**v**=

**P**

_{Φ}(

**u**) in the second integral in Eq. (4), we obtain

*J*

_{PΦ}(

**u**) is the Jacobian of the coordinate transformation (

*v*

_{1},

*v*

_{2}) = (

*P*

_{Φ,1}(

**u**),

*P*

_{Φ,2}(

**u**)):

Thus, the problem of calculation of the eikonal function Φ(**u**) is reduced to finding a solution to Eq. (6), where **P**_{Φ}(**u**) is defined by Eq. (1).

## 3. Mass transportation problem

The considered problem of eikonal function calculation can be formulated as a Monge–Kantorovich mass transportation problem with the cost function

*F*and

*G*. In order to formulate this MTP, let us consider the transport plans, i.e. the mappings

**P**: Ω → Θ preserving the measure (the light flux) in the sense of Eq. (6). Let us define the following functional on the transport plans:

The solution of the MTP consists in finding the mapping **P** that minimizes (or maximizes) the functional (8) and satisfies the condition (6).

In the recent work [16], it was shown that an integrable mapping in the eikonal calculation problem [see Eq. (2)] can be obtained from the solution of the MTP of Eq. (8). Let us note that the proof of this statement in [16] is given for a special case when the surfaces *G* and *F* are two parallel planes. However, by repeating the reasoning presented in [16], one can easily obtain the proof in the general case of arbitrary surfaces *G* and *F*. This proof can also be obtained by finding the extremum of the functional of Eq. (8) under the condition of Eq. (6) using the method of Lagrange multipliers [30]. According to this method, a conditional extremum of the functional of Eq. (8) coincides with an ordinary (unconditional) extremum of the following functional:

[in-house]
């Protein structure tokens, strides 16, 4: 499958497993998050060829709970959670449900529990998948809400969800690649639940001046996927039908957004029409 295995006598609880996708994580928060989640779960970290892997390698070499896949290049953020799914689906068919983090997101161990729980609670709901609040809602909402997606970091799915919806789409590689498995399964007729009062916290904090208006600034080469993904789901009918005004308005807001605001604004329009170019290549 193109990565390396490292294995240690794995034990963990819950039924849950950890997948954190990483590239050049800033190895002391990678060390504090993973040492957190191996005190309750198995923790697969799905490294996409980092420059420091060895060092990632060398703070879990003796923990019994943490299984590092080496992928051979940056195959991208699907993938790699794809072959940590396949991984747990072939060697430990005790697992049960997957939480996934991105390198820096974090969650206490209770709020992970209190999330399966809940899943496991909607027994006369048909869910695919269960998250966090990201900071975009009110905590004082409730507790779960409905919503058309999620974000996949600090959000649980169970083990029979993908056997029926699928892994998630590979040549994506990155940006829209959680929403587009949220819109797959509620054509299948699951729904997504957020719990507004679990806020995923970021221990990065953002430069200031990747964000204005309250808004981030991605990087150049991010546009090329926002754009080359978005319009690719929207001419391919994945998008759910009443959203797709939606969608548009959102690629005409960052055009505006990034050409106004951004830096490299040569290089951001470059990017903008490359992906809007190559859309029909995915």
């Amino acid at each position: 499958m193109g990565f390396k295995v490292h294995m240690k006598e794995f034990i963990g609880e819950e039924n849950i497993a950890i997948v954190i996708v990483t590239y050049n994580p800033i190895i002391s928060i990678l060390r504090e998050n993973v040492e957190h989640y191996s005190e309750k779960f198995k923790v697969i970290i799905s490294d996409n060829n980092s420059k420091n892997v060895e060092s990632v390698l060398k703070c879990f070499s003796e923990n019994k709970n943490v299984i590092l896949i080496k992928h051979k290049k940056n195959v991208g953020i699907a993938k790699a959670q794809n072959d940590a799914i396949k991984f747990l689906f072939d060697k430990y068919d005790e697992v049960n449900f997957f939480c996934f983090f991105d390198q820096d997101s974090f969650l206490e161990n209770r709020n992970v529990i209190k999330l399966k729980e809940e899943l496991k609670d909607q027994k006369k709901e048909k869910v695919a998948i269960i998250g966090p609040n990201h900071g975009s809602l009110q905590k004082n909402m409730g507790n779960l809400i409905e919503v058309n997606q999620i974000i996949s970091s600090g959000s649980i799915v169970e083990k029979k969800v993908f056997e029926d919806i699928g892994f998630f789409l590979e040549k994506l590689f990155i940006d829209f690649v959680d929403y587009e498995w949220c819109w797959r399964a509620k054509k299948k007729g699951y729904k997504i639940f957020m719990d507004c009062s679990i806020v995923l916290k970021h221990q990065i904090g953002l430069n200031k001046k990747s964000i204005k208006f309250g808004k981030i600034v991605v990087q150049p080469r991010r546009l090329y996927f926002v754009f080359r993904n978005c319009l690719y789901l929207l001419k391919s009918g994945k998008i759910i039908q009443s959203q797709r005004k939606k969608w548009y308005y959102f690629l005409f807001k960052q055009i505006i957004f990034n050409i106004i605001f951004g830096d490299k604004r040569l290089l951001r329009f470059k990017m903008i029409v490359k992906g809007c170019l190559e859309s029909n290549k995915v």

*λ*(

**u**) is the Lagrange multiplier. The calculation of the variation of the functional of Eq. (9) was considered in [31]. By equating the variation to zero, one can obtain the integrability condition of Eq. (2) and the light flux conservation law of Eq. (6) [31]. Let us note that the critical points of the functional of Eq. (9) are not necessarily minima or maxima of the initial functional defined by Eq. (8). Therefore, not only the conditional extrema of the initial functional (8) give integrable ray mappings, but also any local extremum or critical point of this functional [31].

Thus, the solution of the considered problem of the eikonal function calculation can be reduced to finding a mapping **P**(**u**) through the solution of the MTP of Eq. (8) and to the subsequent reconstruction of the eikonal function using Eq. (2).

## 4. Reduction to the linear assignment problem

The discrete version of the mass transportation problem of Eq. (8) can be formulated as a linear assignment problem (LAP) [24]. Indeed, let us assume that the domains Ω and Θ are divided into equal-flux cells (or approximated by such cells), with the equality ${\int}_{{\omega}_{i}}{E}_{0}(\mathbf{u})\text{d}\mathbf{u}={\int}_{{\theta}_{j}}E(\mathbf{v})\text{d}\mathbf{v}=e$ being valid for any pair of cells *ω _{i}* ⊂ Ω,

*θ*⊂ Θ. In the simplest case, when

_{j}*E*

_{0}(

**u**) =

*E*

_{0},

**u**∈ Ω and

*E*(

**v**) =

*E*,

**v**∈ Θ, the partition of the domains Ω and Θ into

*N*equal-area cells can be obtained by choosing the steps of rectangular grids superimposed on the said domains [16,23]. When the irradiance distributions